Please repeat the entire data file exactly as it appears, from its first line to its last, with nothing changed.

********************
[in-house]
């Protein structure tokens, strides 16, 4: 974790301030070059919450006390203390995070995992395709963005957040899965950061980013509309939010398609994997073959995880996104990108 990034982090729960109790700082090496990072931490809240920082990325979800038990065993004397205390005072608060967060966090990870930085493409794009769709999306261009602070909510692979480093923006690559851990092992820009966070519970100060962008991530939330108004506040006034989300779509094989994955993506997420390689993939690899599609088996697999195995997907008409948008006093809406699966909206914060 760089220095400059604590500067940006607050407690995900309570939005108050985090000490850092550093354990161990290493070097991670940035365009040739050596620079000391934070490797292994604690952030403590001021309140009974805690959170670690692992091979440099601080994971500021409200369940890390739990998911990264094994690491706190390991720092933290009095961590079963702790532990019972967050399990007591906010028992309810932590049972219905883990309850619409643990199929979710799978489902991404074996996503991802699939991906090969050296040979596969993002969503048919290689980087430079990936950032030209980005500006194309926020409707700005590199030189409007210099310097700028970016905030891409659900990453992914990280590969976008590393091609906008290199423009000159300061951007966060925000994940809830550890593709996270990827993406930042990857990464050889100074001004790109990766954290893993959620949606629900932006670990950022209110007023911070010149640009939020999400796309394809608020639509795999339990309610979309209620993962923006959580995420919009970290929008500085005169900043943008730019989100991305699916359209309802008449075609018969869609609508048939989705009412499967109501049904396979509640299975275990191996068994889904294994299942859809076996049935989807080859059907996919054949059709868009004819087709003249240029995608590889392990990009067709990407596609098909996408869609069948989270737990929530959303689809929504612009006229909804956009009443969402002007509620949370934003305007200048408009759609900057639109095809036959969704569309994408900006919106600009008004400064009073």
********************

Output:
[in-house]
């Protein structure tokens, strides 16, 4: 974790301030070059919450006390203390995070995992395709963005957040899965950061980013509309939010398609994997073959995880996104990108 990034982090729960109790700082090496990072931490809240920082990325979800038990065993004397205390005072608060967060966090990870930085493409794009769709999306261009602070909510692979480093923006690559851990092992820009966070519970100060962008991530939330108004506040006034989300779509094989994955993506997420390689993939690899599609088996697999195995997907008409948008006093809406699966909206914060 760089220095400059604590500067940006607050407690995900309570939005108050985090000490850092550093354990161990290493070097991670940035365009040739050596620079000391934070490797292994604690952030403590001021309140009974805690959170670690692992091979440099601080994971500021409200369940890390739990998911990264094994690491706190390991720092933290009095961590079963702790532990019972967050399990007591906010028992309810932590049972219905883990309850619409643990199929979710799978489902991404074996996503991802699939991906090969050296040979596969993002969503048919290689980087430079990936950032030209980005500006194309926020409707700005590199030189409007210099310097700028970016905030891409659900990453992914990280590969976008590393091609906008290199423009000159300061951007966060925000994940809830550890593709996270990827993406930042990857990464050889100074001004790109990766954290893993959620949606629900932006670990950022209110007023911070010149640009939020999400796309394809608020639509795999339990309610979309209620993962923006959580995420919009970290929008500085005169900043943008730019989100991305699916359209309802008449075609018969869609609508048939989705009412499967109501049904396979509640299975275990191996068994889904294994299942859809076996049935989807080859059907996919054949059709868009004819087709003249240029995608590889392990990009067709990407596609098909996408869609069948989270737990929530959303689809929504612009006229909804956009009443969402002007509620949370934003305007200048408009759609900057639109095809036959969704569309994408900006919106600009008004400064009073």